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Local environmentalists applaud Okura rāhui

Local environmentalists applaud Okura rāhui to protect kauri and old-growth forest.

Auckland environmentalists are strongly supporting a rāhui being placed on Okura Bush by local iwi Te Kawerau a Maki, Ngati Manuhiri and Ngati Rehua to stop the spread of kauri dieback disease and protect the rare, old-growth coastal forest.

“We are very sad that it has come to this, but we fully support Mana Whenua leadership towards protecting kauri forests and their decision to temporarily close the tracks.” says Friends of Okura Bush spokesperson Geoff Reid.

Okura Bush is a rare coastal forest ecosystem that supports regenerating kauri, large kōwhai trees, stands of kāhikatea, as well as old growth taraire and puriri trees that are hundreds of years old.

“We are pleased that DOC is supporting the rahui with an official closure, but we remain very concerned about the lack of progress with the full scale protection that the Okura Bush and kauri need and deserve” Reid said. Friends of Okura Bush have been advocating for many years for the Department of Conservation to properly upgrade the tracks in Okura Bush , and to engage better with the local community.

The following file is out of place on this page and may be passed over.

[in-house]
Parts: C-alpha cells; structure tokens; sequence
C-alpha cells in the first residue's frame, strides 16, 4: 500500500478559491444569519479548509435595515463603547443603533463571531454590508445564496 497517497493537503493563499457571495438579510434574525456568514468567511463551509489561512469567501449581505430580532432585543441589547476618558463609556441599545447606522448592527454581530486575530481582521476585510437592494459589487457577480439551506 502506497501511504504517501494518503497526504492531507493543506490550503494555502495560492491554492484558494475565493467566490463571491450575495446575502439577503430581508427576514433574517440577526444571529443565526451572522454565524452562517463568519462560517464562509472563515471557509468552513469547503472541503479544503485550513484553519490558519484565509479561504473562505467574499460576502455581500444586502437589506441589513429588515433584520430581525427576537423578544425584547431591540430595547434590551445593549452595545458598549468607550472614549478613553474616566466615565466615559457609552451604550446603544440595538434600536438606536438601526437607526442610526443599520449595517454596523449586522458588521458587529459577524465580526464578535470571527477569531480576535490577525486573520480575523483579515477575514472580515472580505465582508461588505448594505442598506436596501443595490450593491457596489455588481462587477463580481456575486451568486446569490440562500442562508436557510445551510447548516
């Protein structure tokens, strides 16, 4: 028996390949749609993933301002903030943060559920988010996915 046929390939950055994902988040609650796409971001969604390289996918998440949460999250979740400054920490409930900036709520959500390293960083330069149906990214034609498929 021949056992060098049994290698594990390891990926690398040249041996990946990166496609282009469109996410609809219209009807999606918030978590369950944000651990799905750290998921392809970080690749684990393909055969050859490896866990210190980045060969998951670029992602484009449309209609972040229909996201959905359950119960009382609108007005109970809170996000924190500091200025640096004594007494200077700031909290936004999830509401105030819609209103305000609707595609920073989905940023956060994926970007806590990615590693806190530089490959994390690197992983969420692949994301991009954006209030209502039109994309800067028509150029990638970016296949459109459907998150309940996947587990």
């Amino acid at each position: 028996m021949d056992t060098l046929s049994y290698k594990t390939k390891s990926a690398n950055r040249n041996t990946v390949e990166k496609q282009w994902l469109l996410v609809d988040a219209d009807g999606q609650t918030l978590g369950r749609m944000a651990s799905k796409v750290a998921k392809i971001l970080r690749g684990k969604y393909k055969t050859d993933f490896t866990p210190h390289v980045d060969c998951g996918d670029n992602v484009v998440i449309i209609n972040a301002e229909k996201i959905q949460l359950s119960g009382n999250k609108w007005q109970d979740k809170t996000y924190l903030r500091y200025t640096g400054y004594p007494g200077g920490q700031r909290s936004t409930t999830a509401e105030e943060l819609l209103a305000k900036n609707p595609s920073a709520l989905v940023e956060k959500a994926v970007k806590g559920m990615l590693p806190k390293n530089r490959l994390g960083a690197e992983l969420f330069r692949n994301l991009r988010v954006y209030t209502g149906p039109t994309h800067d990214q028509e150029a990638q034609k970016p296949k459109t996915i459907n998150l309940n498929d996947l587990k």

Friends of Okura Bush look forward to working together with local Iwi, Auckland Council, the Department of Conservation and the Hibiscus and Bays Local Board in setting up a trust for the funding and management of this precious taonga.

“Much of this bush is ancient and serves as an example of what Aotearoa’s forests once looked like. It has survived for thousands of years and to see it under threat because of insufficient management of human impact is soul-destroying” says Reid.

“We have seen a huge increase in the number of people visiting Okura Bush. In the past six years, visitor numbers have increased by over 300 percent from 9,000 in 2011 to around 40,000 in 2017.” says Reid.

“With so many people coming through, it’s crucial that we have the proper infrastructure to protect the forest.”

“In winter of 2016, the Department of Conservation installed 300 metres of boardwalk. It’s a great start, but doesn’t go far enough. We have asked for a track management plan, which is yet to be developed, and we are now at the point where iwi have had to place a rāhui on the forest in order to protect it.” says Reid.

Upgrading the track to a boardwalk is the best known way to provide infrastructure that protects kauri as well as other trees with sensitive root systems.

“The track that currently runs through most of Okura Bush is made of compacted, muddy, gravel, which puts sensitive tree roots under huge amounts of stress from foot traffic. The mud is also one of the main ways that kauri dieback disease is spread. Already, we are seeing the forest canopy thin out as old trees die off.”

Te Kawerau ā Maki, Ngati Manuhiri, and Ngari Rehua will officially close the track during a ceremony on Saturday 12 May at 7am.

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